1 Based on the figures listed in Table
Re-circulating plate cooler water and recycling washwater can significantly reduce the total volume of washwater that needs to be stored or treated. Not including bulk tank water or other wastewater will reduce the volume of washwater even further. However, most operations include the bulk tank water in the total washwater and other washwater-producing activities.
Use the following calculations to get a better idea of the washwater volume produced on the farm:
To get the total washwater volume, add up all the practices that apply to the farm and combine it with the average daily washwater volume.
See Table 3 for an example of a dairy operation with 80 cows. Using these figures, a milking parlour operation that incorporates all of the management practices listed would produce a total of 6,760 L of washwater per day.
This information can be used to develop more accurate washwater estimates for specific dairy operations.
Storage and treatment systems must be properly designed, installed and operated to be economical, compatible with current washwater and manure handling systems on the farm and effective in preventing pollution of surface or groundwater.
The storage systems can be either a separate storage unit designed for the quantity of washwater produced or a combined storage for both the manure and the washwater. The stored washwater is disposed of through land application or as a liquid ingredient for anaerobic digesters. The storage of milking centre washwater is regulated under the Nutrient Management Act (NMA), 2002, Ontario Regulation 267/03 as amended.
Farm operations are now required to comply with requirements under Part VII.I of the Regulation for managing milking centre washwater when:
In addition, farm operations that have a nutrient management strategy (NMS) are required to comply by January 1, 2016, or when they undertake a project that involves one of the three scenarios listed above, whichever comes first.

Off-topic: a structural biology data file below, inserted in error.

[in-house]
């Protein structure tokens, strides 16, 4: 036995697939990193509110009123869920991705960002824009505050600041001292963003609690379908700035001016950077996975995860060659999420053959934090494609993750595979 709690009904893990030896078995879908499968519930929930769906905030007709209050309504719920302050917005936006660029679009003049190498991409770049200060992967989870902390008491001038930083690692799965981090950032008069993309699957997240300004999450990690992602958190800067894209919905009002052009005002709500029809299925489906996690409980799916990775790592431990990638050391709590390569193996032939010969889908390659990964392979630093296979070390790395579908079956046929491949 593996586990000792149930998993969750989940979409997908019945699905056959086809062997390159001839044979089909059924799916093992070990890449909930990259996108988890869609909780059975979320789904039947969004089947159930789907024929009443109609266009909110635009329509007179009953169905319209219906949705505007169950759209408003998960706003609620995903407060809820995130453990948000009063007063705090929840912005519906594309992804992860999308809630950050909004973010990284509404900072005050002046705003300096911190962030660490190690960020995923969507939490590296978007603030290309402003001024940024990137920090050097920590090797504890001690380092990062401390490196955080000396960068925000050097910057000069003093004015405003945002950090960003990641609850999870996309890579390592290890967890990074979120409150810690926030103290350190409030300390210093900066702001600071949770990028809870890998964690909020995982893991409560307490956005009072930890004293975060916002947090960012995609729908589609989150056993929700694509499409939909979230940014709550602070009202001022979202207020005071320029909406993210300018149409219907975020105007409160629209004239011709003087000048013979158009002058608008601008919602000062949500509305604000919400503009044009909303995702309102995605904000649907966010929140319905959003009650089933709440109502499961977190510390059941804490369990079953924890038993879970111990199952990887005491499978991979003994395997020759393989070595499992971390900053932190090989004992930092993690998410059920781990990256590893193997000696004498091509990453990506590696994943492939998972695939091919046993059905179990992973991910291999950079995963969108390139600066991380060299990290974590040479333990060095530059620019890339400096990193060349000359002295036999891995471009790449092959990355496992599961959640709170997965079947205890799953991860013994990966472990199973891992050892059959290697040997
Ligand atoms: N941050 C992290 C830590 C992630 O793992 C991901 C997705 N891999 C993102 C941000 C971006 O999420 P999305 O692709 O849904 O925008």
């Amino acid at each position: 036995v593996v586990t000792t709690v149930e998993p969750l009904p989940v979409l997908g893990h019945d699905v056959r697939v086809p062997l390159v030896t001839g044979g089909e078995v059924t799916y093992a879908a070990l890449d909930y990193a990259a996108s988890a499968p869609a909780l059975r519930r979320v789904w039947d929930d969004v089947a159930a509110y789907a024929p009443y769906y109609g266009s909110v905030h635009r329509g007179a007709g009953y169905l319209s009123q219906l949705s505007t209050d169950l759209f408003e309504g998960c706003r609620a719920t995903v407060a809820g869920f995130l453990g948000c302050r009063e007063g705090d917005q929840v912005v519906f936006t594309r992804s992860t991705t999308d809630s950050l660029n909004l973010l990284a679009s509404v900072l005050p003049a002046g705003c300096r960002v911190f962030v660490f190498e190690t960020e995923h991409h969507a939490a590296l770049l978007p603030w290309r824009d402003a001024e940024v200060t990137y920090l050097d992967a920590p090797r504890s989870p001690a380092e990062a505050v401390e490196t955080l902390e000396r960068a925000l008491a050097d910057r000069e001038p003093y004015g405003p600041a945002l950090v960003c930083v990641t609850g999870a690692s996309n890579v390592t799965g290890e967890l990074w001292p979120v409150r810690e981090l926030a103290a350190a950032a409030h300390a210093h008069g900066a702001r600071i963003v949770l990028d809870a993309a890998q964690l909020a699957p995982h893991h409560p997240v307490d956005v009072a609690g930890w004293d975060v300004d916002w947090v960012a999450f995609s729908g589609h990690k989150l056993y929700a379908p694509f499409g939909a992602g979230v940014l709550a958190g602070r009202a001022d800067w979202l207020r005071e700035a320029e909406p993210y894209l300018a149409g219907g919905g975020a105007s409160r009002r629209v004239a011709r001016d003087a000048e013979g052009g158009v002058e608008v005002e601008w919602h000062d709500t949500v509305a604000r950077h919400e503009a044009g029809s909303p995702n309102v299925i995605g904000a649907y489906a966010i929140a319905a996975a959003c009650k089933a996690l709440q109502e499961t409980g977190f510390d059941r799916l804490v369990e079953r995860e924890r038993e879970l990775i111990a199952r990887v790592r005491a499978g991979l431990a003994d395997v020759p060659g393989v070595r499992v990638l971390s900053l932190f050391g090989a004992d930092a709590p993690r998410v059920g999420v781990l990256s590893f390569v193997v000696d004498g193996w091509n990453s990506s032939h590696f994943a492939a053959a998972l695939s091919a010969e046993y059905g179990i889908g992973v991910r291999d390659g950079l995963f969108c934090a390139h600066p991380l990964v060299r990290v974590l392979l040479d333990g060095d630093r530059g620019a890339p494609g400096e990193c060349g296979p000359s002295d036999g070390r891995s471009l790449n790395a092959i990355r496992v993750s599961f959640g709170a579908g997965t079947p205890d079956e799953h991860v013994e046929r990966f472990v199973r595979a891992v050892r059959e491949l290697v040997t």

An existing dairy producer who is not required to prepare an NMS under the Regulation and does not apply for a building permit for the three scenarios listed is not affected by the new regulation, assuming there is no negative effect to the environment. However, operators should always follow best management practices and dispose of milking centre washwater in an environmentally safe manner.
The Regulation includes the following options for managing milking centre washwater:
Figure 2. Washwater added to a manure runoff storage system.
Adding milking centre washwater to liquid manure or manure runoff
A proven means of handling milking centre washwater is to add it to liquid manure or manure runoff storage (Figure 2). The milking centre washwater can be applied to the land along with the liquid manure or runoff material. Consider this alternative if:
Liquid manure storage systems must have 240 days of storage capacity (with exceptions as defined in the regulations). Concrete, earthen and steel storage facilities are commonly used for containing liquid manure or runoff. Any concrete or steel storage that is adequate for liquid manure is also adequate for storing milking centre washwater. Further information on the siting, sizing and design of manure, runoff and washwater storage is available in NMA, 2002, O.Reg. 267/03 as amended.
Figure 3. Store washwater separately.
Adding milking centre washwater to solid manure storage
Adding milking centre washwater to a solid manure storage facility adds very little fertility value to the manure. However, it may eliminate the need for liquid storage and handling. To store washwater in a solid manure storage facility:
When applying the manure and washwater to land, follow procedures and practices that prevent surface and groundwater pollution. For requirements on land application of manure and washwater, see NMA, 2002, O.Reg. 267/03 as amended.
Milking centre washwater can be collected and stored in a separate storage facility (Figure 3). The facility should have the capacity to store at least 240 days of washwater production. Consider this alternative if:
Milking centre washwater can produce offensive odours during warm summer weather. It is wise to locate open storages far away from neighbours' dwellings and from the farm family's living area. Follow the setback distances for manure storages outlined in NMA, 2002, O.Reg. 267/03 as amended. An approved NMS is required before constructing any concrete, steel or earthen storage facility. Also, make sure the siting of the storage facility meets the municipal Minimum Distance Separation Formula II and any other municipal requirements.